Atlanta: Egg-and-Truffle Pizza at Caffe Fortunato


[Photographs: Todd Brock]

Caffe Fortunato

255 Village Parkway, Suite 330, Marietta, GA 30067 (map); 770-951-1394
Pizza type: Neapolitan
Oven type: Gas
The Skinny: Neighborhood joint does upscale Italian and one of the fancier pies in town
Price: Uova e Tartufi, $25; Margherita, $12

It's nice when an out of the way neighborhood place gets some widespread recognition. Shortly after Caffe Fortunato opened in late 2010, the East Cobb locals quickly warmed to its upscale-but-not-fancy Italian vibe and its charming setting along the water's edge of a downright romantic office park pond. But when a regional rag named its Uova e Tartufi one of Atlanta's Top 10 Dishes of the year, the Marietta restaurant suddenly became something of a destination, talked about (for a time, anyway) as "that place with the egg and truffle pizza."

Some of the buzz over that pie seems to have died down (perhaps since plenty of places offer a version of it now; what does THAT say about the proliferation of gourmet pizza?), but Caffe Fortunato still trumpets the honor on their menu. The UeT is one of just five pies offered (six, really... more on that later) and far and away the priciest at $25. It's an indulgence, a luxury, a bucket-list kind of dish that you order mainly to be able to say that you have.


Fortunato's homemade dough is topped with (also house-made) San Marzano sauce, mozzarella, basil, and EVOO... then further graced with two farm-fresh eggs and shaved black truffle. It's the kind of pizza that everyone just stares at for a moment when it hits the table—some breathing in the earthy aroma of the truffles, some taking in the artful visuals of the sunny-side-up eggs, some just trying to figure out how to cut the damn thing with butter knives.

The other pies come sliced; when I asked our server if the Uova is served whole to allow the customer to puncture the yolks, he looked at that pizza in utter bewilderment. This was clearly the first time he had ever noticed that not-inconsequential detail. He rushed off and later confirmed my theory... but still didn't offer anything in the way of a more effective cutting instrument.


The pies at Caffe Fortunato are cooked in a gas-fueled Wood Stone with an attractive facade of glass mosaic tiles. They kept the temp pegged at 510°F from what I could see, resulting in a golden-hued base that showed no true char the way Slice'rs generally think of it. The thin crust doesn't have a strong taste—it's not overly yeasty or doughy or sour or tangy... or anything. It's not crackly-crisp... but not spongy and bready. That's not to say I didn't like it... but it didn't make much of an impression, either. It's simply one of the more completely neutral pizza crusts I've had in a while. And sometimes, neutral is fine, as it lets the toppings shine a bit more.


As for the Uova e Tartufi's toppings, your enjoyment will depend largely on your personal feelings toward truffles. Myself, I don't see what all the fuss is about. (There, I said it. Revoke my food nerd card.) I can certainly appreciate the labor-intensive nature of such an ingredient, but the taste underwhelmed here. I'm not convinced that thinly-sliced portobellos on this pie wouldn't pass a blind taste test at $10 less.

I had heard that the staff shaves the truffles onto your pizza tableside, further adding to the whole upper-crust pomp and circumstance, but it didn't happen... and wouldn't have changed my mind much anyway. I know I'm supposed to ooh and aah over shaved black truffles... but I wouldn't have missed them if they hadn't been there.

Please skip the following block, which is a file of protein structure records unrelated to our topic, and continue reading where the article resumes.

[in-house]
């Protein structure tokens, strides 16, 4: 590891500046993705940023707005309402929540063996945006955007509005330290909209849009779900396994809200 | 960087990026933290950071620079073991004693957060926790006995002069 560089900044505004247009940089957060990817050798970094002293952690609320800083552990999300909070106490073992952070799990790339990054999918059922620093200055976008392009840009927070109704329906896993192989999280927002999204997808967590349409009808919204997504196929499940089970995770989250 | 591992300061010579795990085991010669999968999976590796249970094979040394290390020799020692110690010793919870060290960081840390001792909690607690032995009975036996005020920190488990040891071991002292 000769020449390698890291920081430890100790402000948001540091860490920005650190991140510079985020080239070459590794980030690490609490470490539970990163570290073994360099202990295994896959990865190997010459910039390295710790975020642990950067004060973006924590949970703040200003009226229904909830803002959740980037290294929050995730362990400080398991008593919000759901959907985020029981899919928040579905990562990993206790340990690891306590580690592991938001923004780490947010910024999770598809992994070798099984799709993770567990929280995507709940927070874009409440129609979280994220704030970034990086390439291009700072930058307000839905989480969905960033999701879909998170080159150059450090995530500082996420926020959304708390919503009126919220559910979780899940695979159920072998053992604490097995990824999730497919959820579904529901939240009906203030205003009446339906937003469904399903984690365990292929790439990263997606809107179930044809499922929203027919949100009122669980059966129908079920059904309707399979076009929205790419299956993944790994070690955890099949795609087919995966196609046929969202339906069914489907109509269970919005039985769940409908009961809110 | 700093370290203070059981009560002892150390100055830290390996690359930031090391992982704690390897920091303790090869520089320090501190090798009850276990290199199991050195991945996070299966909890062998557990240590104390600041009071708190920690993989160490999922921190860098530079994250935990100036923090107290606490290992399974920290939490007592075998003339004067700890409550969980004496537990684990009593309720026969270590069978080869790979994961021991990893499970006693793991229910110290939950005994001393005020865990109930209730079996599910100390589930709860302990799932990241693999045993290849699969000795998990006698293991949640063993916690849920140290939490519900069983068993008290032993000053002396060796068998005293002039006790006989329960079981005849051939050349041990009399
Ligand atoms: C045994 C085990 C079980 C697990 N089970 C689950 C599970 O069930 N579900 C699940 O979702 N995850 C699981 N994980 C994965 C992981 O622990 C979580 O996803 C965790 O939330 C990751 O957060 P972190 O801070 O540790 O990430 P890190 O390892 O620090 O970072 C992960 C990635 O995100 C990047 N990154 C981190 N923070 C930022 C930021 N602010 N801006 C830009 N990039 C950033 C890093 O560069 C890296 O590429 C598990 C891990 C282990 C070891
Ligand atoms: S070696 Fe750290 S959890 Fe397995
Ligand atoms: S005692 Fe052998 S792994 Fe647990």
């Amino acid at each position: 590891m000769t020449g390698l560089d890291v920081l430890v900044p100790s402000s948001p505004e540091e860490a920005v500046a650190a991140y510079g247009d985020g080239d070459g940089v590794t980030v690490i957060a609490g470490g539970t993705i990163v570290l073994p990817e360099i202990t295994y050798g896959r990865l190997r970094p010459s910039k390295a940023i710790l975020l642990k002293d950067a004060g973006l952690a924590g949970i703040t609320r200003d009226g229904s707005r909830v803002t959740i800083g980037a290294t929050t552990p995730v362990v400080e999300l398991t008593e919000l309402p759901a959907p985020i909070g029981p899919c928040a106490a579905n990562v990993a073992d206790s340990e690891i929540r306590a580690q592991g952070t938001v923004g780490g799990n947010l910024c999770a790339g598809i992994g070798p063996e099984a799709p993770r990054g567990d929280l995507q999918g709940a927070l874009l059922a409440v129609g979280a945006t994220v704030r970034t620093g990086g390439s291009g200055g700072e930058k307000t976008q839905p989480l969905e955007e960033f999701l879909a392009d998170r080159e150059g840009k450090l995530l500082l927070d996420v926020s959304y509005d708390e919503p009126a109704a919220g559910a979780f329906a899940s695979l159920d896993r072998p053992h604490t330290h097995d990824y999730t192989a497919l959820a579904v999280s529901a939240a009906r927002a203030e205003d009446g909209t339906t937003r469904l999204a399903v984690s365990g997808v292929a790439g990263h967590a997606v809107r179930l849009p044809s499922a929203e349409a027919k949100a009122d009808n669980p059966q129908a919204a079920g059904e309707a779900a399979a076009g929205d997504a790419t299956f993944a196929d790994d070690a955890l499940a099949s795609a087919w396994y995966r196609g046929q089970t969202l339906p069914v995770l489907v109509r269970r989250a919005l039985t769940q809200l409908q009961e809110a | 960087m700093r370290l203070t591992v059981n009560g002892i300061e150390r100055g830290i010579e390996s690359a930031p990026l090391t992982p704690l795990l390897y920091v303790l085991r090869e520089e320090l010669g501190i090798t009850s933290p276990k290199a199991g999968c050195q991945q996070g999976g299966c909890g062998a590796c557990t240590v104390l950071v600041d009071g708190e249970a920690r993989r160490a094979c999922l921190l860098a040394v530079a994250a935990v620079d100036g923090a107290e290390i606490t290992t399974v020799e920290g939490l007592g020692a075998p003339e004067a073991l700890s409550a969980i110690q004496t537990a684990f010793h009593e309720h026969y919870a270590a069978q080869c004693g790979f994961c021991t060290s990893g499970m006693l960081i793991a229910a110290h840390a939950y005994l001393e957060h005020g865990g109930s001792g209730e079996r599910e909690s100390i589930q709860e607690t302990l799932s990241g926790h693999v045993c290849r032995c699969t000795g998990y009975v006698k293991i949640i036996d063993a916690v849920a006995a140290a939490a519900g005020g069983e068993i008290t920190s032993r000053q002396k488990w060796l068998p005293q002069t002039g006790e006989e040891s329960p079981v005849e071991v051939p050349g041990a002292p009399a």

The silky yolk of the eggs, however, added a richness that I did notice and liked immensely. Eggs on pizza may currently be trendy to the point of eye-rolling, meaning the backlash will begin any day now (if it hasn't already), but this is one topping I'll be doing more often.


Take away the eggs and truffles and you have Caffe Fortunato's Margherita. At $12, it's the kind of pizza I'd happily order again. Nothing fancy here, but wonderfully gooey mozz and large basil leaves crown a cheese pizza that was the first to disappear from my table (and in very short order).

The pies are not huge, and not as filling as you might hope. Our table of four put away every scrap of both of these pizzas without trying. Admittedly, the goal was not to overstuff ourselves, but I found myself wondering if some of the other entrees on the menu would be more satisfying. As a result, I looked at that dessert menu a long time, even considering Caffe Fortunato's dessert pizza, a concoction described as "Nutella served with banana strawberry compote and marshmallows." On the same crust? Our waiter wasn't sure... but suggested that "it's maybe a little sweeter." Next time, perhaps.


Some reviews have dinged the place on service, and I must admit, our server earned more points for pleasantness than he did knowledge. And just a word on the music playlist. That's the kind of thing that I rarely take note of unless it's awesome or terrible... or just plain odd. You be the judge: Mambo Italiano by Rosemary Clooney to Thriller by Michael Jackson in the span of three songs.

Overall, I liked Caffe Fortunato a lot more than I loved their pizzas. I bought in immediately to the neighborhood feel, and can see taking my wife back on a future date night. But I'll probably order the filet mignon lollipops, the lobster ravioli, or the Sunday Gravy... and I'll be sitting outside by the water instead of by the bar with the King of Pop.

About the Author: Todd Brock lives the glamorous life of a stay-at-home freelance writer in the suburbs of Atlanta. Besides being paid to eat cheeseburgers for AHT and pizzas for Slice, he's written and produced over 1,000 hours of television and penned Building Chicken Coops for Dummies. When he grows up, he wants to be either the starting quarterback for the Dallas Cowboys or the drummer for Hootie & the Blowfish. Or both.